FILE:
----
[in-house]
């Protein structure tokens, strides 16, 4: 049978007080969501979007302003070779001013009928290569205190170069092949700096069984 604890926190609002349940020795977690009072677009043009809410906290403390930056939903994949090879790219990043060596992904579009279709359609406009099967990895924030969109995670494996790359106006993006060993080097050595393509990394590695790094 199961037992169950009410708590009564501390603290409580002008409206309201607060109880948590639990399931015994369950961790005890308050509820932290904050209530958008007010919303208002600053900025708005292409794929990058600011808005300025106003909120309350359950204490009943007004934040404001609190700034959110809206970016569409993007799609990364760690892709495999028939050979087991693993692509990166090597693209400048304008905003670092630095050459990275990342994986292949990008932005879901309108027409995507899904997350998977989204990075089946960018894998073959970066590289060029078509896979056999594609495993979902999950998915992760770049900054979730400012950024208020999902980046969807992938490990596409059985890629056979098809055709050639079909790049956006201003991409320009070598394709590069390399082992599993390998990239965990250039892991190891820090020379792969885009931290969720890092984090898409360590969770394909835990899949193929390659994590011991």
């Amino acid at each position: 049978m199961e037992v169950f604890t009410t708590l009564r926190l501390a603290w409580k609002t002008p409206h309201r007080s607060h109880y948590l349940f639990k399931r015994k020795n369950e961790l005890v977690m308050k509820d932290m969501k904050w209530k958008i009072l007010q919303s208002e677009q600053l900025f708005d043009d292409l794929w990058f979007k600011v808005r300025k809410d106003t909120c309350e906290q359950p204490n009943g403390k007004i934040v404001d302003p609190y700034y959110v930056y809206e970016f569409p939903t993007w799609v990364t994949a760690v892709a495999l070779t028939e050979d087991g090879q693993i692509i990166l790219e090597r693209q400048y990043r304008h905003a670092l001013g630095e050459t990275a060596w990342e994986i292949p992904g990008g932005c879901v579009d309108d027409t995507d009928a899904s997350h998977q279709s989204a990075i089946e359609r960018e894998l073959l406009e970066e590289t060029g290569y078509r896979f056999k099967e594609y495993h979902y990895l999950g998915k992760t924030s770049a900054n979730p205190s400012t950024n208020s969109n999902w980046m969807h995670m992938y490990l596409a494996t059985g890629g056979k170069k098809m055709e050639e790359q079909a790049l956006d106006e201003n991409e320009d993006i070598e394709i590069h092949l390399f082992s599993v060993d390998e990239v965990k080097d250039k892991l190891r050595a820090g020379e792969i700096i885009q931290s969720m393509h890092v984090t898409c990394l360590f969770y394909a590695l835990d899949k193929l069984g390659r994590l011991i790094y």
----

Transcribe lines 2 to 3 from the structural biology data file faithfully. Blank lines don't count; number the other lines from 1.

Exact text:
């Protein structure tokens, strides 16, 4: 049978007080969501979007302003070779001013009928290569205190170069092949700096069984 604890926190609002349940020795977690009072677009043009809410906290403390930056939903994949090879790219990043060596992904579009279709359609406009099967990895924030969109995670494996790359106006993006060993080097050595393509990394590695790094 199961037992169950009410708590009564501390603290409580002008409206309201607060109880948590639990399931015994369950961790005890308050509820932290904050209530958008007010919303208002600053900025708005292409794929990058600011808005300025106003909120309350359950204490009943007004934040404001609190700034959110809206970016569409993007799609990364760690892709495999028939050979087991693993692509990166090597693209400048304008905003670092630095050459990275990342994986292949990008932005879901309108027409995507899904997350998977989204990075089946960018894998073959970066590289060029078509896979056999594609495993979902999950998915992760770049900054979730400012950024208020999902980046969807992938490990596409059985890629056979098809055709050639079909790049956006201003991409320009070598394709590069390399082992599993390998990239965990250039892991190891820090020379792969885009931290969720890092984090898409360590969770394909835990899949193929390659994590011991």
């Amino acid at each position: 049978m199961e037992v169950f604890t009410t708590l009564r926190l501390a603290w409580k609002t002008p409206h309201r007080s607060h109880y948590l349940f639990k399931r015994k020795n369950e961790l005890v977690m308050k509820d932290m969501k904050w209530k958008i009072l007010q919303s208002e677009q600053l900025f708005d043009d292409l794929w990058f979007k600011v808005r300025k809410d106003t909120c309350e906290q359950p204490n009943g403390k007004i934040v404001d302003p609190y700034y959110v930056y809206e970016f569409p939903t993007w799609v990364t994949a760690v892709a495999l070779t028939e050979d087991g090879q693993i692509i990166l790219e090597r693209q400048y990043r304008h905003a670092l001013g630095e050459t990275a060596w990342e994986i292949p992904g990008g932005c879901v579009d309108d027409t995507d009928a899904s997350h998977q279709s989204a990075i089946e359609r960018e894998l073959l406009e970066e590289t060029g290569y078509r896979f056999k099967e594609y495993h979902y990895l999950g998915k992760t924030s770049a900054n979730p205190s400012t950024n208020s969109n999902w980046m969807h995670m992938y490990l596409a494996t059985g890629g056979k170069k098809m055709e050639e790359q079909a790049l956006d106006e201003n991409e320009d993006i070598e394709i590069h092949l390399f082992s599993v060993d390998e990239v965990k080097d250039k892991l190891r050595a820090g020379e792969i700096i885009q931290s969720m393509h890092v984090t898409c990394l360590f969770y394909a590695l835990d899949k193929l069984g390659r994590l011991i790094y």